Every Case on Its Own

philosophy Dec 16, 2021

One of the greatest challenges for homeopaths is knowing when to let go of an idea about a case. This difficult task arises when we have seen cases similar to the one being received in the present. Often, we will project aspects of a previous case into the case we are working on. This is a process that the mind naturally wants to do. It is a function of the ego to justify and support our thoughts. But this is very dangerous in homeopathy.

Many times we will have had an experience ourselves similar to the client before us. In a casual setting, one would share from a similar perspective our own experience. We can relate to another in this way; it helps us make connections to the person before us. This all comes very naturally in life. But as a homeopath, this tendency creates a very big obstacle if we are to remain unprejudiced observers. Our natural tendency to share our story with another person with a similar story needs to be suspended, especially during the case-receiving process.

If we start to share our story or relate to the case through our own story or another case similar to the one before us, we will severely prejudice the case. We will be seeing the case through our eyes and not the eyes of the client. No two cases or experiences are the same. It would be a huge mistake to make the assumption that because we as the homeopath had seen a similar case, or had a similar experience, that the remedy familiar to us or given before, would be the same remedy that the person needs. This is prejudice.

Hahnemann clearly states in the Organon, Aphorism 6:

"The unprejudiced observer - well aware of the futility of transcendental speculations which can receive no confirmation from experience - be his powers of penetration ever so great, takes note of nothing in every individual disease except the changes in the health of the body and of the mind which can be perceived externally by means of the senses; that is to say, he notices only the deviations from the former healthy state of the now diseased individual, which are felt by the patient himself, remarked by those around him and observed by the physician. All these perceptible signs represent the disease in its whole extent, that is, together they form the true and only conceivable portrait of the disease."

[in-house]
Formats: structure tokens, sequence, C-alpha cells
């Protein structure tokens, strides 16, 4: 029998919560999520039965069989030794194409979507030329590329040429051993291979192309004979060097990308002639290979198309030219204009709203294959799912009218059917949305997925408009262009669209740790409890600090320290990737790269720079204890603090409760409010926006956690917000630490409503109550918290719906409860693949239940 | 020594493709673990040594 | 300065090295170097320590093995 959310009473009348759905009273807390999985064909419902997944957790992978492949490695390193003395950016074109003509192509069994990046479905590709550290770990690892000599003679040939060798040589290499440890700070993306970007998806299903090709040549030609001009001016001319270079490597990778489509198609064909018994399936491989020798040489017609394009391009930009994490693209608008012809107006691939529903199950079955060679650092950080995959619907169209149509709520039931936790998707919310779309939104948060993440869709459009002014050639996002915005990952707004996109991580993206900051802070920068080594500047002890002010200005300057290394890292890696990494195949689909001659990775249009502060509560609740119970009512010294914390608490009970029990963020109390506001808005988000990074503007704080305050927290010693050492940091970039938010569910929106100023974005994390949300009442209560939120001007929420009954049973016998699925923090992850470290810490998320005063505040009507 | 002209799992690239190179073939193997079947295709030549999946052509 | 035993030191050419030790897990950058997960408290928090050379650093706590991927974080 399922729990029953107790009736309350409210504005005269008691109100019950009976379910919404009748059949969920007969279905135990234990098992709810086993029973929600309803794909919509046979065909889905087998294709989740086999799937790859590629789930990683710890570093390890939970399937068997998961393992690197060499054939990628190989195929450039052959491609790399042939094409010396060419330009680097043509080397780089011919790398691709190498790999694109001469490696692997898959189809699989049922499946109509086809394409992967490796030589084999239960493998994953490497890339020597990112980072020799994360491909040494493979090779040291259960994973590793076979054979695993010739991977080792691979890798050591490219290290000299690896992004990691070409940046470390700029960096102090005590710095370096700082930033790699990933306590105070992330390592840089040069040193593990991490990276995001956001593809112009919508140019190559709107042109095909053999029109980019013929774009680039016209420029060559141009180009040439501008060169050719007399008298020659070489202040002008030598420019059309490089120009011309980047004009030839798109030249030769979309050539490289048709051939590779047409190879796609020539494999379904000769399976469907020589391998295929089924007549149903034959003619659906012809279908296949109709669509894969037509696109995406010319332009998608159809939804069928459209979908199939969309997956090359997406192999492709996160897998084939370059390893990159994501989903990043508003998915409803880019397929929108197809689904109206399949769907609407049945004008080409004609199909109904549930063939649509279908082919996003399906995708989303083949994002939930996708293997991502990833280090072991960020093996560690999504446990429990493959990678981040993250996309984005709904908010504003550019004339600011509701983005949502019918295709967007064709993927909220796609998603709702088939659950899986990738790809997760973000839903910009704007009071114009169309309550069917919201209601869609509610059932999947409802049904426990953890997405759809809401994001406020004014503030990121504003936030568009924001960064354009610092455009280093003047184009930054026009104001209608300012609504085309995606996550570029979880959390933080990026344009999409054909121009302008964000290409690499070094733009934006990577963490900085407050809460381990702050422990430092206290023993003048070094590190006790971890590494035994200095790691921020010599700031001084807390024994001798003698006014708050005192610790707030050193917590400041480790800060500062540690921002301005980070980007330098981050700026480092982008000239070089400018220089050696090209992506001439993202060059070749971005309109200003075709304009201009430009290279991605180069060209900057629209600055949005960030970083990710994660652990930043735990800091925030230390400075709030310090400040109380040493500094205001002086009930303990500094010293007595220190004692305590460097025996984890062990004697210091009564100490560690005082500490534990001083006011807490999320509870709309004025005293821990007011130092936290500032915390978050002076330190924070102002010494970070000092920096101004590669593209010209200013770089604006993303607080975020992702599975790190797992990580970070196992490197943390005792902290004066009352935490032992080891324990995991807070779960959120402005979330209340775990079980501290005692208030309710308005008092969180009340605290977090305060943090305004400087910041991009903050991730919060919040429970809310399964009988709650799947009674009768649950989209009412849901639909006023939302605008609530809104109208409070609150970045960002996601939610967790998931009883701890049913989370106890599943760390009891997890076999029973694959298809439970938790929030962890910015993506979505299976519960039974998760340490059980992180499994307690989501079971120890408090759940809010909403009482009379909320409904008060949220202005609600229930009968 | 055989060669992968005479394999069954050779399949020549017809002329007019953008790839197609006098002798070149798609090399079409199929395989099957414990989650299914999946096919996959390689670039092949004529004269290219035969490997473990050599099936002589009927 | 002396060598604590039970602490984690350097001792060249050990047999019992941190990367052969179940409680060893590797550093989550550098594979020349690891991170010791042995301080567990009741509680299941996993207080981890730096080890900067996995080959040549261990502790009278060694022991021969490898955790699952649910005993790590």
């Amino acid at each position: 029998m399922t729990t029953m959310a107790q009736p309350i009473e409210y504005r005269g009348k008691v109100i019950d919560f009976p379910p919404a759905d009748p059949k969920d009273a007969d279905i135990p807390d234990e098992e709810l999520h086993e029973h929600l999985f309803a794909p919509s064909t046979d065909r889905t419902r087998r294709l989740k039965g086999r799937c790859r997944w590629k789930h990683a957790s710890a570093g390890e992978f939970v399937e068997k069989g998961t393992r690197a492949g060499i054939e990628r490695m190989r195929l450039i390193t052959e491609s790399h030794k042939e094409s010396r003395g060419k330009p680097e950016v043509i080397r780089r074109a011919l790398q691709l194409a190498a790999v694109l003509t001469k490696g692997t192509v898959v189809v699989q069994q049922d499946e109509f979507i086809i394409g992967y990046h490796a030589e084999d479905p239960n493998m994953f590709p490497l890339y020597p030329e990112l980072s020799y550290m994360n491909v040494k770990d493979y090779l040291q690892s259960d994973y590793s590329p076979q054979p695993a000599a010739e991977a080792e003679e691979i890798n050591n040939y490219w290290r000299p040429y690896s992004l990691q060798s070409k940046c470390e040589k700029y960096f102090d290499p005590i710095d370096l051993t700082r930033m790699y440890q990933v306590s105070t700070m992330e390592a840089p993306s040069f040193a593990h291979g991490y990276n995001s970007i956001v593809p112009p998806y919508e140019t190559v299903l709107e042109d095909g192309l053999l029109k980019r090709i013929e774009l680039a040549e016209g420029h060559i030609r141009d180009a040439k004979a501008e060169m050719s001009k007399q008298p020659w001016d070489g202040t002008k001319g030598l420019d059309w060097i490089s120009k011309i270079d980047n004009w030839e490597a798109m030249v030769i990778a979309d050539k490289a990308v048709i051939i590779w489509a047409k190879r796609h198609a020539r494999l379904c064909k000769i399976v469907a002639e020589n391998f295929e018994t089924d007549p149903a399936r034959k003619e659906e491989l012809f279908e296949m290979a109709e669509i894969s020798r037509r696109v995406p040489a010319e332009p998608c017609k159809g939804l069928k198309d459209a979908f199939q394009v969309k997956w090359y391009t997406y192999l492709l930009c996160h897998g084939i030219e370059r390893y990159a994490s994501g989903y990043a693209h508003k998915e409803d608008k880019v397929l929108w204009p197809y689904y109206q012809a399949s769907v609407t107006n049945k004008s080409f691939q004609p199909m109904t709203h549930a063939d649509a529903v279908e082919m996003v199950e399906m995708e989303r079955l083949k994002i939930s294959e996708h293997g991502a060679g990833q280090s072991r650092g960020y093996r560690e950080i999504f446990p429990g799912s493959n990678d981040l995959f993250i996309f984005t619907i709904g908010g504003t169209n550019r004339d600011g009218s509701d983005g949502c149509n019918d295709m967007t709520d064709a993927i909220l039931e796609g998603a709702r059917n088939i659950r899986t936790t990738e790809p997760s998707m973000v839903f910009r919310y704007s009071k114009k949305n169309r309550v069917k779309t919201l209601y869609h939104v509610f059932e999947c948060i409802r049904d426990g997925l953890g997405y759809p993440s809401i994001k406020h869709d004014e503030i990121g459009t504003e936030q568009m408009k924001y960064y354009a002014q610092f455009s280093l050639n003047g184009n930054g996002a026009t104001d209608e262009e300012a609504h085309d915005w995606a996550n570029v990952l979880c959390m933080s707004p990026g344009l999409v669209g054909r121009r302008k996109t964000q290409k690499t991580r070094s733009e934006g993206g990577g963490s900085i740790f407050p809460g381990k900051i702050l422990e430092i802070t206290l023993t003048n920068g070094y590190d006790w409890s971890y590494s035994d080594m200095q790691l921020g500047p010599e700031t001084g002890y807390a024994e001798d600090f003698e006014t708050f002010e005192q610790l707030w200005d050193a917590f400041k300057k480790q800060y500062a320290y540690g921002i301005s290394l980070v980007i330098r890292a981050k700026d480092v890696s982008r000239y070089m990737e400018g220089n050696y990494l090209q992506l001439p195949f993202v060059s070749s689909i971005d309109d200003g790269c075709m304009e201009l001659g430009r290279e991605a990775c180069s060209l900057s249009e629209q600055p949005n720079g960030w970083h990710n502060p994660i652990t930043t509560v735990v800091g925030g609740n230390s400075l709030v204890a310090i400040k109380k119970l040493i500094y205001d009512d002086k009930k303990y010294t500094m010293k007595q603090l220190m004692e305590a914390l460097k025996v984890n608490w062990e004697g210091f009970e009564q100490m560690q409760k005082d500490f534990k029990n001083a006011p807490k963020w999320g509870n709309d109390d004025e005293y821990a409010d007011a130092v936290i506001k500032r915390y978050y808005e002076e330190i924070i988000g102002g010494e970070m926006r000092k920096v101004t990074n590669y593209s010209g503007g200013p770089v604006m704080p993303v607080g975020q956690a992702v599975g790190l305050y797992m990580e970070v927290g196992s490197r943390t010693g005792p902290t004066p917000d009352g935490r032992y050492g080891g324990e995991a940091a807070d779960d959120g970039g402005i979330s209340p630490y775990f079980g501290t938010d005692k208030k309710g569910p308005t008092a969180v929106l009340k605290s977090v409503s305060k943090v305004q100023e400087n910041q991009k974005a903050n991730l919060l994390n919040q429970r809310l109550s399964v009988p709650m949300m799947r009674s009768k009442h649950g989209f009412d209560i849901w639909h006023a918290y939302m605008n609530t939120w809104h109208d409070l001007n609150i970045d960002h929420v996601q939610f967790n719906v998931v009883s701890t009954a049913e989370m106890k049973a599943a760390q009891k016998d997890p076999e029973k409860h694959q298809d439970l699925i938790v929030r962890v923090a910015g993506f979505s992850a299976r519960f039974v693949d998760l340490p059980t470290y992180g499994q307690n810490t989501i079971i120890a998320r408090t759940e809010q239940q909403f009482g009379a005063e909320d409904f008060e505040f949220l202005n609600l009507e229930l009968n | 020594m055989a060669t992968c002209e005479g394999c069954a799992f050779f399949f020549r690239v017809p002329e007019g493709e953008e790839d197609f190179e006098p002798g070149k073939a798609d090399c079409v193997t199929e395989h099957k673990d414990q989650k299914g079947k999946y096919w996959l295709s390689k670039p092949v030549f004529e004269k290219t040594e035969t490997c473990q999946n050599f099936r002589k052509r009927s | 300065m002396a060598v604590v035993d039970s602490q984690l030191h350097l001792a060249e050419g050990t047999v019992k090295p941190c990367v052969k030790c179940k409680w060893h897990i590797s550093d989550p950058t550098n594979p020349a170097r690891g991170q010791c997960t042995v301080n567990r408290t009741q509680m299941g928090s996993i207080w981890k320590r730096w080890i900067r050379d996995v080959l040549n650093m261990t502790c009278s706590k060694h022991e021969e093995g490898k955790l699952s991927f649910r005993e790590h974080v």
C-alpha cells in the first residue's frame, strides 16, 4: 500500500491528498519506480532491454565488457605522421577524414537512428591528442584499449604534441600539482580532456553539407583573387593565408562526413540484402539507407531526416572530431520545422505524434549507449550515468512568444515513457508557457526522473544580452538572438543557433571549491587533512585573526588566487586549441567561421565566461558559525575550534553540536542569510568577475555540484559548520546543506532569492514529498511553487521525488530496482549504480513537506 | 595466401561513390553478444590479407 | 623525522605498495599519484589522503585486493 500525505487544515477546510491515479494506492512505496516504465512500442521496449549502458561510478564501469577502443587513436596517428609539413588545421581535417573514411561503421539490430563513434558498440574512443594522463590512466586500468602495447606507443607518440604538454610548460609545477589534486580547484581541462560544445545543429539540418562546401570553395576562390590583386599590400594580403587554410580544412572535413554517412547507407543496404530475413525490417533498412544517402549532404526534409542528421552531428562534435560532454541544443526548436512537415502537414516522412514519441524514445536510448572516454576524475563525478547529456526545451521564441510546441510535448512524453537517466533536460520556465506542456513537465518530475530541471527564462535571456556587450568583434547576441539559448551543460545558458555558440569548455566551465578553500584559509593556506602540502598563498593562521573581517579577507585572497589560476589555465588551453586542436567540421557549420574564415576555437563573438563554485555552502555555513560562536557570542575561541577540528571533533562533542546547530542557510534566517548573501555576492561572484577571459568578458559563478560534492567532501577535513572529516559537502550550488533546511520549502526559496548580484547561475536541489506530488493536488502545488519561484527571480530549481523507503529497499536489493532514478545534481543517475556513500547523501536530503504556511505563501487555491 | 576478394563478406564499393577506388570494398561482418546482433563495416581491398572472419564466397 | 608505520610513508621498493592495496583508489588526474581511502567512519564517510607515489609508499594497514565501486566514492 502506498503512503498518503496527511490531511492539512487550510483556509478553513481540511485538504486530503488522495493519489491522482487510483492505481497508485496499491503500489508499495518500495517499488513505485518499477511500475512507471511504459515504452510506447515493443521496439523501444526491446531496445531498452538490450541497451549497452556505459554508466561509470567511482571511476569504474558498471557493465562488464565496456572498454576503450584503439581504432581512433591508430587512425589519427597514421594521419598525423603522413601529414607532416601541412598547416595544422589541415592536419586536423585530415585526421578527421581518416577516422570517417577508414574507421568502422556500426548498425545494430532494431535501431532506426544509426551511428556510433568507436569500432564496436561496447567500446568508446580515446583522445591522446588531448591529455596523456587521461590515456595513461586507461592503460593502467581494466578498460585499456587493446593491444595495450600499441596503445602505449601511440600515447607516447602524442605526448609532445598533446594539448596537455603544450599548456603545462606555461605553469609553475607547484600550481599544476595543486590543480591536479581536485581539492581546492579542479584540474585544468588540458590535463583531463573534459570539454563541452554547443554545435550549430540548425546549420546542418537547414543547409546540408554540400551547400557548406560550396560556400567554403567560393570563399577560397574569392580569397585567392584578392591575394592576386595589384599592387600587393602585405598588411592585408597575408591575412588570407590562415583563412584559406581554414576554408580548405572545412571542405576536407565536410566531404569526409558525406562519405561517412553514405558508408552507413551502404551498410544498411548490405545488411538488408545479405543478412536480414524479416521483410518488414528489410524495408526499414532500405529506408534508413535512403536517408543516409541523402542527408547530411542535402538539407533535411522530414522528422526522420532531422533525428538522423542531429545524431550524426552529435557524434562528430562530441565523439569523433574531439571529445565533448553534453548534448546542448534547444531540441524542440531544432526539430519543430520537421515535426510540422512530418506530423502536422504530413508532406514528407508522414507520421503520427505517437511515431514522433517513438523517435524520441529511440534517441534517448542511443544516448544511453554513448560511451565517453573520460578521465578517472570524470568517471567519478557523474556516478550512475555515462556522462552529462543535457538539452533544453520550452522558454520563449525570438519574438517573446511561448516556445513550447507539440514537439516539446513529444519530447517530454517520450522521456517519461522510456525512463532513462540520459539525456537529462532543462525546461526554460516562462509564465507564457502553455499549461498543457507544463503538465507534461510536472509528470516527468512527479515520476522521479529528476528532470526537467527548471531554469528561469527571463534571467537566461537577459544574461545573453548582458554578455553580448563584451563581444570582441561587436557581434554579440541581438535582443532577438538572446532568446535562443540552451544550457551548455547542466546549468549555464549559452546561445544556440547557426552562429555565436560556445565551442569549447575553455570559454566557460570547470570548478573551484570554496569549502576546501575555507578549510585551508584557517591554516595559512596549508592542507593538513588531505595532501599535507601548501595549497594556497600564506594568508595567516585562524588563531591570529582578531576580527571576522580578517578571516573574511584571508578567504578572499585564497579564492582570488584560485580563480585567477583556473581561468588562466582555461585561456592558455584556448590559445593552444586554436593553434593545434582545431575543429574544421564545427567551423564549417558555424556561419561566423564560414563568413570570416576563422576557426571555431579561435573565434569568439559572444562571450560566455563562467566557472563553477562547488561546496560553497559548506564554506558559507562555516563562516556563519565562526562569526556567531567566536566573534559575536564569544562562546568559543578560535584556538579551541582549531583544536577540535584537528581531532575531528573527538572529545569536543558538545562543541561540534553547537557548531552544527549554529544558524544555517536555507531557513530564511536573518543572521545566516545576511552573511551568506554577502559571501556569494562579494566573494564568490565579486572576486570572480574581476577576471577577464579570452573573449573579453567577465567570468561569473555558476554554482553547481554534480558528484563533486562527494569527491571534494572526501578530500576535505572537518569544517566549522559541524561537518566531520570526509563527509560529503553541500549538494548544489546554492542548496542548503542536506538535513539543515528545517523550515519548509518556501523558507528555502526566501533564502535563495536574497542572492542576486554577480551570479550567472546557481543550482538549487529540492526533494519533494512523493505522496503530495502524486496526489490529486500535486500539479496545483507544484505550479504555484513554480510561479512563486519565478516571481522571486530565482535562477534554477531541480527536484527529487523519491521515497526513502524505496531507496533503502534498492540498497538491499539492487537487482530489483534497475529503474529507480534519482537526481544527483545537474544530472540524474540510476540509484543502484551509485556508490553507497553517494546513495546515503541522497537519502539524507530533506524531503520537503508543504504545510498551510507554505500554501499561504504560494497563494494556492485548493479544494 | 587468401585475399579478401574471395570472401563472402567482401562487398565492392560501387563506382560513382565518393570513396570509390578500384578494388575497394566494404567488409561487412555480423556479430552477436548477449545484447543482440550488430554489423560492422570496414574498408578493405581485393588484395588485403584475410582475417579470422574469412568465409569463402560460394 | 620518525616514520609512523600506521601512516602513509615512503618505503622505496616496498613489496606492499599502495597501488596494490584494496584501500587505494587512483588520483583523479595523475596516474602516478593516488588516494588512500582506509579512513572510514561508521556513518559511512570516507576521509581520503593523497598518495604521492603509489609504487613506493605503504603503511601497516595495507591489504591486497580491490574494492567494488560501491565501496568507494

Clearly, Hahnemann understood the need to eliminate transcendental speculations, those ideas about the case that are speculative from the homeopath and not supported by the perceptible signs and symptoms of the client. It is only those deviations from health that form the true picture of the disease of the individual. This could never come from knowledge of any previously seen case or experience of the homeopath.

Each case needs to stand on its own. Every case is different, even if the similarities of one case to another require a similar remedy. Never make the mistake of seeing the case through your own experiences or another case. Overcoming this obstacle will make you a very fine homeopath. Failure to do so will leave you with your prejudice and usually an unresponsive case.


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